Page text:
WALKING TOURS of the Seattle Center: Tours of the Seattle Center campus highlighting the cultural, architectural, and historical legacies of the 1962 World’s Fair will be led by expert guides from MOHAI and the Seattle Architecture Foundation. These 90-minute tours will be offered once a week from April 26 to October 20. Tickets cost $5 and may be purchased online or in person on the day of the tour. If you are interested in taking a class of students on one of these professional tours, you should call ahead as tickets are subject to availability. A shorter version of a walking tour is included in the Imagine curriculum as Appendix 2 -- and may be more appropriate for younger students.

JACK STRAW PRODUCTIONS: Meet Me at the Fair consists of eight radio segments produced by Jack Straw and Denny International Middle School featuring former World’s Fair staff and visitors. These audio shorts will be broadcast on the radio station KBCS-FM during the week of May 21-25 -- or they can be downloaded from the Jack Straw website.

Jack Straw has also partnered with The Seattle Center Foundation to produce a self-guided audio tour which is now available to visitors during the Next Fifty festivities. This audio tour can be downloaded  --  as a cell phone tour or as a MP3 file -- from the Next Fifty, 4Culture, and Jack Straw websites. This is another self-guided tour option for your class.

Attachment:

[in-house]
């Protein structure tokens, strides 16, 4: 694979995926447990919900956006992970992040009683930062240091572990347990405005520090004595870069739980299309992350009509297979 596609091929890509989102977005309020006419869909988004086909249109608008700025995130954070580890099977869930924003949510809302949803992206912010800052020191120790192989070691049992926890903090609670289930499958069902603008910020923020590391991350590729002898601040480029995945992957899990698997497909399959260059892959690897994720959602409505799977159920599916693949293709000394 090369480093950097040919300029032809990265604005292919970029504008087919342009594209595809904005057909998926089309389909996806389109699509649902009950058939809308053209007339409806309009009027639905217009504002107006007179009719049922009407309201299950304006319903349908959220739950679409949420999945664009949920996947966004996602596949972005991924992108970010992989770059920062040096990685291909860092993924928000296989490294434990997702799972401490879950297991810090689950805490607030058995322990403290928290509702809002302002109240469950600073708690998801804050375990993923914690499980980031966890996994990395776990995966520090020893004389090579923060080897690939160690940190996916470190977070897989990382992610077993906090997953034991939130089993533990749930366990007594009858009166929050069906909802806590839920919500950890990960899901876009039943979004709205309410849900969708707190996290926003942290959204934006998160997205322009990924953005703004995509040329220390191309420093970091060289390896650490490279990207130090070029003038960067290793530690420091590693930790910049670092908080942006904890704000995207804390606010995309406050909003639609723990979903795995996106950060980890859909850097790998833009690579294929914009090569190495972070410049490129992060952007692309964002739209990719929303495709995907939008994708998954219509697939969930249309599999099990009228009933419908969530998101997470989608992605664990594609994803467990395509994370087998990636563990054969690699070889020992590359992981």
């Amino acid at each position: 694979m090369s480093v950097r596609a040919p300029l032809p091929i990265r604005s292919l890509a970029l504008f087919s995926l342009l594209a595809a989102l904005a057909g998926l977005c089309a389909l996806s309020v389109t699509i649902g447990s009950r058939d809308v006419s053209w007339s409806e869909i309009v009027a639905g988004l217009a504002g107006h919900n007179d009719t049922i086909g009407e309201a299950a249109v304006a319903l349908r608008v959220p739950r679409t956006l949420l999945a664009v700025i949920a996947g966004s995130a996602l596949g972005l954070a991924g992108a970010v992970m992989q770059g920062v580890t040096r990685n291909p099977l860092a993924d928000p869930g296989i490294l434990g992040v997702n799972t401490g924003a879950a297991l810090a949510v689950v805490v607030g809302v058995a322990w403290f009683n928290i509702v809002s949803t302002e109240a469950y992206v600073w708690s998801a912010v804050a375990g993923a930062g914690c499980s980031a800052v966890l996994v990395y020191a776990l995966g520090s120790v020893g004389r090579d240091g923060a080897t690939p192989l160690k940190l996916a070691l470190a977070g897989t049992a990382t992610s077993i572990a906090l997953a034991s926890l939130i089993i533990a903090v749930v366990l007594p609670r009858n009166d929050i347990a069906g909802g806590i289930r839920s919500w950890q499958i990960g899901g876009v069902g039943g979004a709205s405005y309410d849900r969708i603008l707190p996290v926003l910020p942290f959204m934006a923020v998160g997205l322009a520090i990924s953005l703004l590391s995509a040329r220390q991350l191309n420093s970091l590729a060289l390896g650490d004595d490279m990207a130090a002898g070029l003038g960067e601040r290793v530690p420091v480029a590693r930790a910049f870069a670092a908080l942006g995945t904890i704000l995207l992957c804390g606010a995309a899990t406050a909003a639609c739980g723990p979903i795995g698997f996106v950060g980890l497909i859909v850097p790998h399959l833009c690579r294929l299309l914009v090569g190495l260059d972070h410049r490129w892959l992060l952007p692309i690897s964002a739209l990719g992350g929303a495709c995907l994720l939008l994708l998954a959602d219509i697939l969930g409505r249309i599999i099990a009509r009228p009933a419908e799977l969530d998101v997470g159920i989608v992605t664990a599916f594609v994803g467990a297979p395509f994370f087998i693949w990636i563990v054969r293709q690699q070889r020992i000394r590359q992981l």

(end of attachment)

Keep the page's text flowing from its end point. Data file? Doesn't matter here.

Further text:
SLIDE SHOW PRESENTATIONS by authors of The Future Remembered: Alan Stein and Paula Becker have been touring the state making presentations about the Seattle World’s Fair in community centers, libraries, and schools. If you are interested in having Alan or Paula visit your class, contact them at info@historylink.org. They recently visited a school in Issaquah where the classroom teacher, as a young girl, had been the 9,000,000th visitor at the Seattle World’s Fair. Here are some charming excerpts from letters they received from students after their presentation.

  • “Thank you for coming to our classroom to teach us about the Seattle World’s Fair…I liked hearing about the computer that only multiplied, divided, added, subtracted, and printed out famous sayings, while it was gigantic”! Ashley
  • “I learned that the Sky Ride is now at the Puyallup Fairgrounds. Next, I learned that the Bubbleator is now on the side of a guy’s house!” Douglas
  • “I can’t believe people tasted pizza for the first time at the Fair and thought it was a once in a lifetime experience!”  Vianney
  • “Now every time I go to Seattle, I look out the window. You have made Seattle more interesting.” Brooks
  • “I told my Mom and Dad all about the details of the Space Needle when I got home. I thought all the things you showed the class were REALLY awesome.” Nicole
  • “I thought the colors of the Space Needle were pretty “out of this world crazy!” One time I built a model airplane with my grandfather during the summer. It took two weeks but it was worth it because when we flew it -- boy did it take off! Maybe someday I can recreate the Space Needle.” Charlie
  • “The most important thing I learned was that ALOT has happened since 1962.” Mara

KEEPING UP with new projects, events, and programs: Check MOHAI’s schedule of events and Next Fifty’s website for more Century 21 events and programs from now through October 2012. MOHAI also offers a history trunk that allows students to explore the World’s Fair through a selection of artifacts and activities, and an online curriculum.


Image: Schedule of Events for the Seattle World's Fair, March 1962. Courtesy Museum of History & Industry.